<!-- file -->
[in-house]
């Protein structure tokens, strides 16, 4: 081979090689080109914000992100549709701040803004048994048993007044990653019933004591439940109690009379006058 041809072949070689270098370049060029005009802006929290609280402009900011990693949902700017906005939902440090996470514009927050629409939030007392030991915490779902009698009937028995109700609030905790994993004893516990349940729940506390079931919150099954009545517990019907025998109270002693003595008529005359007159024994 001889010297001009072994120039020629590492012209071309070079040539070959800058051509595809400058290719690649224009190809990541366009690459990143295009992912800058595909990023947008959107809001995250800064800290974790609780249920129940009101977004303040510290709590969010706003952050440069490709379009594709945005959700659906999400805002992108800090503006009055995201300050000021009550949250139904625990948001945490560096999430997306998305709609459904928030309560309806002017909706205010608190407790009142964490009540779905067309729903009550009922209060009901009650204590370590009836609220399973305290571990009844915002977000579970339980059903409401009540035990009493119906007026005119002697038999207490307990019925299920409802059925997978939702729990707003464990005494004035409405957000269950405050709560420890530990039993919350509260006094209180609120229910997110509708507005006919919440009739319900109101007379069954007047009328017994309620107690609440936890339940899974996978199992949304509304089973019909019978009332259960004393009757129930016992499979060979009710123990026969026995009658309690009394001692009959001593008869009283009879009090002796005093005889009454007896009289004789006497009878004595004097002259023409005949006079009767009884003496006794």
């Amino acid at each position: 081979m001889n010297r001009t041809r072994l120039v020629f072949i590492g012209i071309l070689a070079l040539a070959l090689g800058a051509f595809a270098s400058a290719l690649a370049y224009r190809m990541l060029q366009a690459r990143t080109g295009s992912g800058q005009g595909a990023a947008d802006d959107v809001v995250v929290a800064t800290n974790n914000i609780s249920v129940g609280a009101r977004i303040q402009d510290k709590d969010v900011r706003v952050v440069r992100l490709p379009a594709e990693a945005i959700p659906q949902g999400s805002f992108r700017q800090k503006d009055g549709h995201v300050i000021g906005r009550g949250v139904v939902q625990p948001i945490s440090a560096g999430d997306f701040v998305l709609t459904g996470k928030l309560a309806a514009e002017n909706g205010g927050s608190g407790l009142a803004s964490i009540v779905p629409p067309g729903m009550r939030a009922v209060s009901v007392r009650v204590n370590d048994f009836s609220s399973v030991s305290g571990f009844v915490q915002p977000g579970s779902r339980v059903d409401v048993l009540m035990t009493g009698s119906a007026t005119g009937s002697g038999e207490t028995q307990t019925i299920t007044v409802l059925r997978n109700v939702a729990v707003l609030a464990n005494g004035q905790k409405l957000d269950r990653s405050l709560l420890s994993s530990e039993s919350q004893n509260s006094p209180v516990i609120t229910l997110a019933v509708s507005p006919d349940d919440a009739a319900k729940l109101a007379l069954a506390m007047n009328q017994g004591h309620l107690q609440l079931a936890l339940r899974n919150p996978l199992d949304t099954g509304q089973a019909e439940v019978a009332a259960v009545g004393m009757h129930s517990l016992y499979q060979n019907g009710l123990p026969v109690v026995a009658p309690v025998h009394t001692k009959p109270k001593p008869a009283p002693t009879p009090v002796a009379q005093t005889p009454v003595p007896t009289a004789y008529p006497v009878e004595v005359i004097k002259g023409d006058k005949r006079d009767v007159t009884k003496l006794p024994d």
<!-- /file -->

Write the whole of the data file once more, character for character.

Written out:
[in-house]
């Protein structure tokens, strides 16, 4: 081979090689080109914000992100549709701040803004048994048993007044990653019933004591439940109690009379006058 041809072949070689270098370049060029005009802006929290609280402009900011990693949902700017906005939902440090996470514009927050629409939030007392030991915490779902009698009937028995109700609030905790994993004893516990349940729940506390079931919150099954009545517990019907025998109270002693003595008529005359007159024994 001889010297001009072994120039020629590492012209071309070079040539070959800058051509595809400058290719690649224009190809990541366009690459990143295009992912800058595909990023947008959107809001995250800064800290974790609780249920129940009101977004303040510290709590969010706003952050440069490709379009594709945005959700659906999400805002992108800090503006009055995201300050000021009550949250139904625990948001945490560096999430997306998305709609459904928030309560309806002017909706205010608190407790009142964490009540779905067309729903009550009922209060009901009650204590370590009836609220399973305290571990009844915002977000579970339980059903409401009540035990009493119906007026005119002697038999207490307990019925299920409802059925997978939702729990707003464990005494004035409405957000269950405050709560420890530990039993919350509260006094209180609120229910997110509708507005006919919440009739319900109101007379069954007047009328017994309620107690609440936890339940899974996978199992949304509304089973019909019978009332259960004393009757129930016992499979060979009710123990026969026995009658309690009394001692009959001593008869009283009879009090002796005093005889009454007896009289004789006497009878004595004097002259023409005949006079009767009884003496006794």
């Amino acid at each position: 081979m001889n010297r001009t041809r072994l120039v020629f072949i590492g012209i071309l070689a070079l040539a070959l090689g800058a051509f595809a270098s400058a290719l690649a370049y224009r190809m990541l060029q366009a690459r990143t080109g295009s992912g800058q005009g595909a990023a947008d802006d959107v809001v995250v929290a800064t800290n974790n914000i609780s249920v129940g609280a009101r977004i303040q402009d510290k709590d969010v900011r706003v952050v440069r992100l490709p379009a594709e990693a945005i959700p659906q949902g999400s805002f992108r700017q800090k503006d009055g549709h995201v300050i000021g906005r009550g949250v139904v939902q625990p948001i945490s440090a560096g999430d997306f701040v998305l709609t459904g996470k928030l309560a309806a514009e002017n909706g205010g927050s608190g407790l009142a803004s964490i009540v779905p629409p067309g729903m009550r939030a009922v209060s009901v007392r009650v204590n370590d048994f009836s609220s399973v030991s305290g571990f009844v915490q915002p977000g579970s779902r339980v059903d409401v048993l009540m035990t009493g009698s119906a007026t005119g009937s002697g038999e207490t028995q307990t019925i299920t007044v409802l059925r997978n109700v939702a729990v707003l609030a464990n005494g004035q905790k409405l957000d269950r990653s405050l709560l420890s994993s530990e039993s919350q004893n509260s006094p209180v516990i609120t229910l997110a019933v509708s507005p006919d349940d919440a009739a319900k729940l109101a007379l069954a506390m007047n009328q017994g004591h309620l107690q609440l079931a936890l339940r899974n919150p996978l199992d949304t099954g509304q089973a019909e439940v019978a009332a259960v009545g004393m009757h129930s517990l016992y499979q060979n019907g009710l123990p026969v109690v026995a009658p309690v025998h009394t001692k009959p109270k001593p008869a009283p002693t009879p009090v002796a009379q005093t005889p009454v003595p007896t009289a004789y008529p006497v009878e004595v005359i004097k002259g023409d006058k005949r006079d009767v007159t009884k003496l006794p024994d």